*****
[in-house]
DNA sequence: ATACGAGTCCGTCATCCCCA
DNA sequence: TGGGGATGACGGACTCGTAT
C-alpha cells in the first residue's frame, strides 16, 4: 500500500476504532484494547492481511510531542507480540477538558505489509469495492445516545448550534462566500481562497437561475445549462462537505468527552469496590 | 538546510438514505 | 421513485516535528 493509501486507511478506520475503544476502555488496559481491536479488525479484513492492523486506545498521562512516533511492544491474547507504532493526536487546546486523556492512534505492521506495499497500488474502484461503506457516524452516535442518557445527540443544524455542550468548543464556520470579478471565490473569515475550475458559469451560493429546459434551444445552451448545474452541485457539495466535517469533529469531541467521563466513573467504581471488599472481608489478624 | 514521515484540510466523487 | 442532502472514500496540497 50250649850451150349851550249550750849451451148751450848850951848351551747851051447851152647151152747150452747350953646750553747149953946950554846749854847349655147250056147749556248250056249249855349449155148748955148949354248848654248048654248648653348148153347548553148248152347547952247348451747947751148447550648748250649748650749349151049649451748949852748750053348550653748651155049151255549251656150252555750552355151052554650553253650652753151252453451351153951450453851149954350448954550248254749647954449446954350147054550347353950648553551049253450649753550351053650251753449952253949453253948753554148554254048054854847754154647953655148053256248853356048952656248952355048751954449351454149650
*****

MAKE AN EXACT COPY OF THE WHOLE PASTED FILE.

[in-house]
DNA sequence: ATACGAGTCCGTCATCCCCA
DNA sequence: TGGGGATGACGGACTCGTAT
C-alpha cells in the first residue's frame, strides 16, 4: 500500500476504532484494547492481511510531542507480540477538558505489509469495492445516545448550534462566500481562497437561475445549462462537505468527552469496590 | 538546510438514505 | 421513485516535528 493509501486507511478506520475503544476502555488496559481491536479488525479484513492492523486506545498521562512516533511492544491474547507504532493526536487546546486523556492512534505492521506495499497500488474502484461503506457516524452516535442518557445527540443544524455542550468548543464556520470579478471565490473569515475550475458559469451560493429546459434551444445552451448545474452541485457539495466535517469533529469531541467521563466513573467504581471488599472481608489478624 | 514521515484540510466523487 | 442532502472514500496540497 50250649850451150349851550249550750849451451148751450848850951848351551747851051447851152647151152747150452747350953646750553747149953946950554846749854847349655147250056147749556248250056249249855349449155148748955148949354248848654248048654248648653348148153347548553148248152347547952247348451747947751148447550648748250649748650749349151049649451748949852748750053348550653748651155049151255549251656150252555750552355151052554650553253650652753151252453451351153951450453851149954350448954550248254749647954449446954350147054550347353950648553551049253450649753550351053650251753449952253949453253948753554148554254048054854847754154647953655148053256248853356048952656248952355048751954449351454149650